Forest Vines to Snow Tussocks: The Story of New Zealand Plants
The Auckland Islands are currently credited with 187 native vascular plant species,160,161 of which perhaps 6 are endemic and a further 22 are page 207found elsewhere only on other subantarctic islands in the New Zealand region.
The relative richness of the Auckland Islands' flora compared with Macquarie reflects partly their lower latitude (51°S); partly their larger size (the main Auckland Island and the barely separated Adams Island are about 50 km long by 10-30 km wide); and partly a less severe climate during the last glaciation which probably allowed some of the previous interglacial flora to survive. The last is also likely to be true of the Campbell and Antipodes Islands.
The Auckland Islands also contrast topographically with Macquarie in having a very indented eastern coastline and, between the glacially steepened valleys, mostly gradual slopes leading up to ridges and distinct peaks, sometimes flat-topped, up to 668 m in altitude (Fig. 116).
The Aucklands are the only islands in the New Zealand subantarctic with forest. Forest forms a narrow zone up to about 50 m above sea level on sheltered shorelines and is dominated by southern rata (Metrosideros umbellata) in association with Dracophyllum longifolium var. cockayneanum and Pseudopanax simplex. Undershrubs are Coprosma foetidissima (stinkwood), the Dracophyllum and Myrsine divaricata, while on the forest floor the ferns Polystichum vestitum, Asplenium scleroprium, and Blechnum page 208durum are abundant in places. Fuchsia excorticata has been recorded from one locality and the tree fern Cyathea smithii from several sheltered north-facing valley sides in the eastern inlets. The trees of this forest are unusual in that the lower parts of their trunks and branches are inclined or even prostrate as a result of wind action. Cockayne162 describes this very graphically: 'Everywhere are the massive prostrate and semi-prostrate trunks of the southern rata, sometimes lying close to the ground, at other times forming great arches, or at others again natural bridges over the deep depressions of the forest floor.'
At a few localities at the north-east tip of the main island and on adjacent islets there is also a coastal forest of the large-leaved Olearia lyallii. This species has increased its range in Port Ross over the past century and may have reached the Auckland Islands from southern New Zealand as recently as early last century.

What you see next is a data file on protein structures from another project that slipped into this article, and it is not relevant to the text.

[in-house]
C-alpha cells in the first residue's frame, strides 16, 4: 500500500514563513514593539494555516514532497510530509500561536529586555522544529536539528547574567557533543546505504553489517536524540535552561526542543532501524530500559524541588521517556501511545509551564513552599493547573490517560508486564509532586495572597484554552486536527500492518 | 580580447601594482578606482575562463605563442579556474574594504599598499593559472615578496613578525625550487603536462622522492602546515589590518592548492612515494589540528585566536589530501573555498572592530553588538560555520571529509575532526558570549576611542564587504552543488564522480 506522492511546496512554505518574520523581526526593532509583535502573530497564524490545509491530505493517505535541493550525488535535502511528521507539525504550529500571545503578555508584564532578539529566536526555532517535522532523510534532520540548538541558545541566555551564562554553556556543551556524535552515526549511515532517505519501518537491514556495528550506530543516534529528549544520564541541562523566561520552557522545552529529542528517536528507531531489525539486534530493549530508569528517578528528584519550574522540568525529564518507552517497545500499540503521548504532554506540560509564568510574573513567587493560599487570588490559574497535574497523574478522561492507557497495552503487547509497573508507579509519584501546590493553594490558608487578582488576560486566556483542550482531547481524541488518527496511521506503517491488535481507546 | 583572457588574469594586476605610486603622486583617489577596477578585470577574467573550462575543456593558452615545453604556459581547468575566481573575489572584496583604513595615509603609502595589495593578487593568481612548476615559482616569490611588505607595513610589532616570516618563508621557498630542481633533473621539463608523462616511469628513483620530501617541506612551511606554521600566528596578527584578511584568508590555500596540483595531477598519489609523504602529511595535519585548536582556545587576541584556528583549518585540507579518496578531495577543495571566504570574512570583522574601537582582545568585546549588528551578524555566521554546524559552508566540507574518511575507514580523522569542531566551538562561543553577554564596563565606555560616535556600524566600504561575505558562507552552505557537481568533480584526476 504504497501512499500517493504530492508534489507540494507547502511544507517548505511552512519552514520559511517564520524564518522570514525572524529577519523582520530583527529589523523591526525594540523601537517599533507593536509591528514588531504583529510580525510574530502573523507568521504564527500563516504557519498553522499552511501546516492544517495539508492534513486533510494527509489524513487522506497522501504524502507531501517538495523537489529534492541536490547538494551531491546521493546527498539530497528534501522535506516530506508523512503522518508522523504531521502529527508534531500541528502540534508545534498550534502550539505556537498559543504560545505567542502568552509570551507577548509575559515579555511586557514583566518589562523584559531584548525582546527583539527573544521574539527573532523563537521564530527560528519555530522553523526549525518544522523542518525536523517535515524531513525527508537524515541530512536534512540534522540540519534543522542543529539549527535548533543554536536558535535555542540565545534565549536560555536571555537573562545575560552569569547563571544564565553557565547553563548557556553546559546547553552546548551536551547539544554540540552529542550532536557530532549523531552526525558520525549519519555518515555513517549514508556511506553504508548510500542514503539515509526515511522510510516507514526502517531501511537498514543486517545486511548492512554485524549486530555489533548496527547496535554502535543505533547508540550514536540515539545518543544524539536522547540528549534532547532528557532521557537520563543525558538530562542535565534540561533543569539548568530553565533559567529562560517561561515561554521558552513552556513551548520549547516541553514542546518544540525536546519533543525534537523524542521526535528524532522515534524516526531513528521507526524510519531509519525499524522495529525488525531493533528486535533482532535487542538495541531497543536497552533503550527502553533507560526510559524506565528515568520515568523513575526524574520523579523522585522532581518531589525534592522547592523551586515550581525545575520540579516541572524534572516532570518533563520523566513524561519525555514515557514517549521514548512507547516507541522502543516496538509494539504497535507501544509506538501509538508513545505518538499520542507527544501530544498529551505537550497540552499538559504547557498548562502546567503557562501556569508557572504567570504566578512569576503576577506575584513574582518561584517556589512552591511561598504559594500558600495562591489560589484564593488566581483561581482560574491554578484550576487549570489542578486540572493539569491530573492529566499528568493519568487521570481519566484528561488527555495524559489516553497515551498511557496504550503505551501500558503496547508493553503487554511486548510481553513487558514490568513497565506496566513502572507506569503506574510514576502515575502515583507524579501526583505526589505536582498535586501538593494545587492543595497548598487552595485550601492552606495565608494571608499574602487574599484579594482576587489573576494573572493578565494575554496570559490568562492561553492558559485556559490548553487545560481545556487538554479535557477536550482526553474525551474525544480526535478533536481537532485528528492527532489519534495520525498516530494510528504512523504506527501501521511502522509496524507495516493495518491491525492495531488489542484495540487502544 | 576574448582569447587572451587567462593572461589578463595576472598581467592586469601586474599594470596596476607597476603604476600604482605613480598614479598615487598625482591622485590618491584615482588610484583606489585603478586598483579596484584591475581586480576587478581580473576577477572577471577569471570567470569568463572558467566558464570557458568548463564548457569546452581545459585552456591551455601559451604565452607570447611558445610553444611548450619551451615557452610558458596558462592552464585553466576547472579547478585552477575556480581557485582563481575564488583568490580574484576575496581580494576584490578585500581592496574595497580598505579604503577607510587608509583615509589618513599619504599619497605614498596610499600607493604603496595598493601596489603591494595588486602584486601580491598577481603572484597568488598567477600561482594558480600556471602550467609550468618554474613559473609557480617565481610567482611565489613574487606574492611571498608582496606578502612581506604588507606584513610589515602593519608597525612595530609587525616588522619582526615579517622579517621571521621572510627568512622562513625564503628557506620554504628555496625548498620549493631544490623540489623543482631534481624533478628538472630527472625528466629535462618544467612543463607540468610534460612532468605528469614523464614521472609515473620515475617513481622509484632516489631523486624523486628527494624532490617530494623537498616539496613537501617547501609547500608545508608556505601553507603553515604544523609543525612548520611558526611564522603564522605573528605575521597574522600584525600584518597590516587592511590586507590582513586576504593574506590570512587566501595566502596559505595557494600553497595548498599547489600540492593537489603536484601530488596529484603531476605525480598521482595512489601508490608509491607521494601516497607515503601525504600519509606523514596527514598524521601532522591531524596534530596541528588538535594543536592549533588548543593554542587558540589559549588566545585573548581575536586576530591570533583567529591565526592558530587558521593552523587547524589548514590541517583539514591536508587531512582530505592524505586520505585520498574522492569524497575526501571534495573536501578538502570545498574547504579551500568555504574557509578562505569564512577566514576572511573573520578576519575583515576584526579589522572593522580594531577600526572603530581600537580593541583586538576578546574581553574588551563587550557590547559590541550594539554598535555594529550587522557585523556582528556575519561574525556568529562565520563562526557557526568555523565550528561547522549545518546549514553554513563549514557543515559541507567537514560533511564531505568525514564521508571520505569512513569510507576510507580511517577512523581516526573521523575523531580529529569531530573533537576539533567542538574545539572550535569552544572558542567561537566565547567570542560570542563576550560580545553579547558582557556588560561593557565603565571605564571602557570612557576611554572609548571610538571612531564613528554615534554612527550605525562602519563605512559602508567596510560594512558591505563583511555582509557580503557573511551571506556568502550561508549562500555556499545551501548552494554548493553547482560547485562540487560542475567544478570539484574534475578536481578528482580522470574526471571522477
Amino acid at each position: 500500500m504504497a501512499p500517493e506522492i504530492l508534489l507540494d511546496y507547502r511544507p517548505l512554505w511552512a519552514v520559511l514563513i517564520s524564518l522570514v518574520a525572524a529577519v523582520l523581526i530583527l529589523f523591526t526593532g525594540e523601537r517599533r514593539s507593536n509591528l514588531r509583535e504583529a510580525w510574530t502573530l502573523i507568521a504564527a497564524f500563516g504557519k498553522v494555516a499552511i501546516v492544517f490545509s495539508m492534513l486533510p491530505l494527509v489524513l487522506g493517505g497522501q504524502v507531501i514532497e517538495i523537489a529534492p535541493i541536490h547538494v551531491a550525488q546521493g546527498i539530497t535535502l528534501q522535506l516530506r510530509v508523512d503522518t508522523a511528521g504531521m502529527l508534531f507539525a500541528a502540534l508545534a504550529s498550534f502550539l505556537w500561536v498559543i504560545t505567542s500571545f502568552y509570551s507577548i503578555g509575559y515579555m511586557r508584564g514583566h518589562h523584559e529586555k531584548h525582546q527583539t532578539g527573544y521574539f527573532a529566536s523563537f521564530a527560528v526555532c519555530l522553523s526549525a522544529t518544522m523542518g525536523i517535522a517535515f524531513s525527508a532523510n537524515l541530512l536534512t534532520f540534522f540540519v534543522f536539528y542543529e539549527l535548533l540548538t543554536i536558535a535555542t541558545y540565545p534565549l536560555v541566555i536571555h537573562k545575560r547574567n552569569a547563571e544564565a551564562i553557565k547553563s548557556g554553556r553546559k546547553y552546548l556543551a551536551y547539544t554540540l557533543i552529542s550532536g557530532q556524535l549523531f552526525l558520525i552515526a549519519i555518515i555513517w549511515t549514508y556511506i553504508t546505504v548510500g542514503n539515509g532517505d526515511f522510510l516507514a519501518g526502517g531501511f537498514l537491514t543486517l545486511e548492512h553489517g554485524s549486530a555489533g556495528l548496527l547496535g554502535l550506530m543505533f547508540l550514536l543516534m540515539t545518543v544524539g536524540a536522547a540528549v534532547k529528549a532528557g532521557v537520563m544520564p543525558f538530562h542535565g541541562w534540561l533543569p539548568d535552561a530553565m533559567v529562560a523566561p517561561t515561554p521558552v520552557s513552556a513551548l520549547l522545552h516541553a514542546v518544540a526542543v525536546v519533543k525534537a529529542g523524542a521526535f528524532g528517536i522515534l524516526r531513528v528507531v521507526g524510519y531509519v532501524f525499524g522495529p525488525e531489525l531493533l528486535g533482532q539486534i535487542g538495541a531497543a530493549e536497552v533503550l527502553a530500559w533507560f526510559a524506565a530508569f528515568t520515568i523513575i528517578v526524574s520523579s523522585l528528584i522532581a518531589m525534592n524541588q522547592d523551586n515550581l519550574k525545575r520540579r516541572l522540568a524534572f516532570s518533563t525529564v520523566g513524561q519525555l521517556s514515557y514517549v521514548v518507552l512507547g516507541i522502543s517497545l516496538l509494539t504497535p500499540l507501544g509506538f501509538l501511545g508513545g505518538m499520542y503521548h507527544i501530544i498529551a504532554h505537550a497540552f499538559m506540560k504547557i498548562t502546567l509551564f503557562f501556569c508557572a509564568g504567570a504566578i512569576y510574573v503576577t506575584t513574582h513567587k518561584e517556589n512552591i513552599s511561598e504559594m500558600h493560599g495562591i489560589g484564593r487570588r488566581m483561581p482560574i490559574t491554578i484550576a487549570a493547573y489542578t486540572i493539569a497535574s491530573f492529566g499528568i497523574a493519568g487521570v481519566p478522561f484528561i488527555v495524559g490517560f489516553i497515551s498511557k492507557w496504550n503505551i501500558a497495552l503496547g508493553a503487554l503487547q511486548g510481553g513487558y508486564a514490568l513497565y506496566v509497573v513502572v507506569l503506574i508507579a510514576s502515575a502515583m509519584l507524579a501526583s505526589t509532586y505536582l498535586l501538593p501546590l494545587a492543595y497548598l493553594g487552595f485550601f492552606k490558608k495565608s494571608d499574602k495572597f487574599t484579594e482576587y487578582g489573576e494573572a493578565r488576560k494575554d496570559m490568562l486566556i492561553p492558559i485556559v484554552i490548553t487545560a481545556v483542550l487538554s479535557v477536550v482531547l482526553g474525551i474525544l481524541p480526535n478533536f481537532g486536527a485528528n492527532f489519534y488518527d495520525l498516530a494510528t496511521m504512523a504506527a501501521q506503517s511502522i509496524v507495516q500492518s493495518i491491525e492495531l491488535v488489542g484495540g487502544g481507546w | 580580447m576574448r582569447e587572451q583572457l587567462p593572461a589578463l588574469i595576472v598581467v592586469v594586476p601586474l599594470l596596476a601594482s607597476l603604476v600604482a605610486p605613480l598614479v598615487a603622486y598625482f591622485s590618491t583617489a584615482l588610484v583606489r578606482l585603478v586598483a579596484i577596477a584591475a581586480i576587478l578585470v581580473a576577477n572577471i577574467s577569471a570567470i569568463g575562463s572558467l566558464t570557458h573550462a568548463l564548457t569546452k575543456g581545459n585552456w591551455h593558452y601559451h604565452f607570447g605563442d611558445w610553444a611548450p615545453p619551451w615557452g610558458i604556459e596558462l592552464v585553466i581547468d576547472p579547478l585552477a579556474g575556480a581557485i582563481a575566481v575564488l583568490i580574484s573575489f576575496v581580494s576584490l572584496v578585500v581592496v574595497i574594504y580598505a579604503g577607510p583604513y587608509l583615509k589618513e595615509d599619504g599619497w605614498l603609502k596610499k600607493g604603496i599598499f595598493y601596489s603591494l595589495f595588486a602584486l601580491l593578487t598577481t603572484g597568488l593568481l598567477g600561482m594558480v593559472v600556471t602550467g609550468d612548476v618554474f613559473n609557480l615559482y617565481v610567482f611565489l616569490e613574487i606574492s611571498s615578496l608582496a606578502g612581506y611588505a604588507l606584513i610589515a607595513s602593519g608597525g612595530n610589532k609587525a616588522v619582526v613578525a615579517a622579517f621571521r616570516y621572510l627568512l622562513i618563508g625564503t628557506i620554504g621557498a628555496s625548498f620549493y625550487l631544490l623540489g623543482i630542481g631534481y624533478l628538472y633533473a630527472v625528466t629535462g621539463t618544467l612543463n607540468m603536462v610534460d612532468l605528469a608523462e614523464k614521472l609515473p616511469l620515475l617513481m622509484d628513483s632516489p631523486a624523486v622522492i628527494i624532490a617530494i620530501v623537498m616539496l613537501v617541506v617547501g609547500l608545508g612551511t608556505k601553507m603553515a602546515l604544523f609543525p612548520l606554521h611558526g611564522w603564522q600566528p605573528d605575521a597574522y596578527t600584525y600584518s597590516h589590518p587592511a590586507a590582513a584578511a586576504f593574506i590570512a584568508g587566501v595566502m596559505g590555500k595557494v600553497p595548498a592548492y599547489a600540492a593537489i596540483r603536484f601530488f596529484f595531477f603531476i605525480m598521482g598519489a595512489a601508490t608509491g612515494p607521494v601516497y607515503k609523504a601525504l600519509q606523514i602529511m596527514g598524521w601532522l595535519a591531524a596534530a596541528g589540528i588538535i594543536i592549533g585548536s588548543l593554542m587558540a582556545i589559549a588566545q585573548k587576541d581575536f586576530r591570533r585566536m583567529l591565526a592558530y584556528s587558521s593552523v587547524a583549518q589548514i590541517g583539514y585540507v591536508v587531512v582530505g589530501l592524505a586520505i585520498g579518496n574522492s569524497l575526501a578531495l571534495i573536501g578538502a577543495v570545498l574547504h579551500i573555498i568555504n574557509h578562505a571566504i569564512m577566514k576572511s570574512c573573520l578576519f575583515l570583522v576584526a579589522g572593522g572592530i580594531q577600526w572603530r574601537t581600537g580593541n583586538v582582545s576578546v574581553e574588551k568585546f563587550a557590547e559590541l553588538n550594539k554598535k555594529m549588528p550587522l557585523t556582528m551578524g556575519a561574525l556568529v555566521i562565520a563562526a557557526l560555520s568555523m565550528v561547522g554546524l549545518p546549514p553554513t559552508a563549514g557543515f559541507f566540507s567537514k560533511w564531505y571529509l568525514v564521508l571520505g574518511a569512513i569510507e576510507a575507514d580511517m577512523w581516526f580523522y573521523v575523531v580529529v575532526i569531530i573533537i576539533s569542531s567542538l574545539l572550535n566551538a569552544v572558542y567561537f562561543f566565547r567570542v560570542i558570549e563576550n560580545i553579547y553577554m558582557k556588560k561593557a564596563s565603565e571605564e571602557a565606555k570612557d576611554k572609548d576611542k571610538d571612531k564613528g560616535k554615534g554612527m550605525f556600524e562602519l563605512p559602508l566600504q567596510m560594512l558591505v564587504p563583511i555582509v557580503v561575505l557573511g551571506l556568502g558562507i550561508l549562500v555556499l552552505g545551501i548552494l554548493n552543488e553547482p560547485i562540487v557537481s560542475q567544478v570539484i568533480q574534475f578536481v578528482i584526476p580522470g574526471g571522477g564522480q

Above the narrow forest zone there is a wider belt of 'scrub' or shrubland. Some of the scrub species are also found in the forests, but in the shrubland they are reduced to 1-2 m in height and when dominated by Myrsine divaricata they are so dense as to be almost impenetrable. Myrsine divaricata is the dominant species on the upper parts of the valley sides and Dracophyllum longifolium immediately above the rata forest. On some gradual slopes the scrub is arranged in an unusual pattern (Fig 116). It forms narrow strips, more or less parallel to the contours, which alternate with open lanes with a ground cover of low plants including hard cushions of Oreobolus pectinatus, stunted plants of the scrub species, gentians, orchids and scattered tussocks of Chionochloa antarctica.163 We still await a detailed study which might lead to an explanation of this pattern.
Above 300-400 m in altitude the shrubland gives way to a grassland dominated by the large yellow-green tussocks of Chionochloa antarctica. It seems probable that a similar grassland originally occupied the 'lanes' within the shrub zone, but these have been greatly modified by the activities of wild pigs.
Several large herbs were a conspicuous feature of the tussock grass-page 209land particularly at lower elevations and this is still the case in 'Fairchild's Garden' near sea level on Adams Island, where pigs are not present. Cockayne162 describes the area as 'a wonderful collection of stately herbs with immense leaves, and in some cases masses of showy flowers'.
Anisotome latifolia has large, dark green dissected leaves and broad, pink to purple flower heads. Stilbocarpa polaris, already described for Macquarie, may also be common. Two species of Pleurophyllum are conspicuous — P. speciosum (Fig 117) with rosettes of almost circular, pale green longitudinally pleated leaves up to 30 cm in diameter and P criniferum with even longer, but ascending, leaves up to 1 m long. The former has quite large flowers with purple centres and pinkish 'petals', while the latter, although its flower heads may be 1.5 m high, has red, dome-shaped button flowers similar to those of Pleurophyllum hookeri. Towards the upper limits of the garden Pleurophyllum speciosum and Bulbinella rossii become particularly abundant. Bulbinella rossii is much larger than its mainland relatives and has broad arching leaves and large orange-yellow flower heads.
Figure 117 Close up of large herbs on the Auckland Islands. The plants in flower with broad ribbed leaves are Pleurophyllum speciosum. The dissected leaves on the left are Anisotome latifolia and the rounded leaves with toothed margins centre and right are Stilbocarpa polaris. A flower head of the latter appears in the left background. Photo: D. J. Campbell.
At higher altitudes, and also in the 'lanes' at lower altitudes, on very wet, more or less level sites there is a low plant cover of mat or cushion plants including Carpha alpina, Astelia linearis, Oreobolus pectinatus, Centrolepis ciliata and 'glistening green mats' of Damnamenia vernicosa, an endemic genus formerly included in Celmisia.
Some of the exposed summit peaks have a stony mineral soil with little peat development. They support a variety of plants, including Pleurophyllum hookeri which is often common, Plantago aucklandica with its large leaf rosettes, Ranunculus pinguis with unusually large yellow flowers for the size of the plants and Myosotis capitata with brilliant dark blue flowers.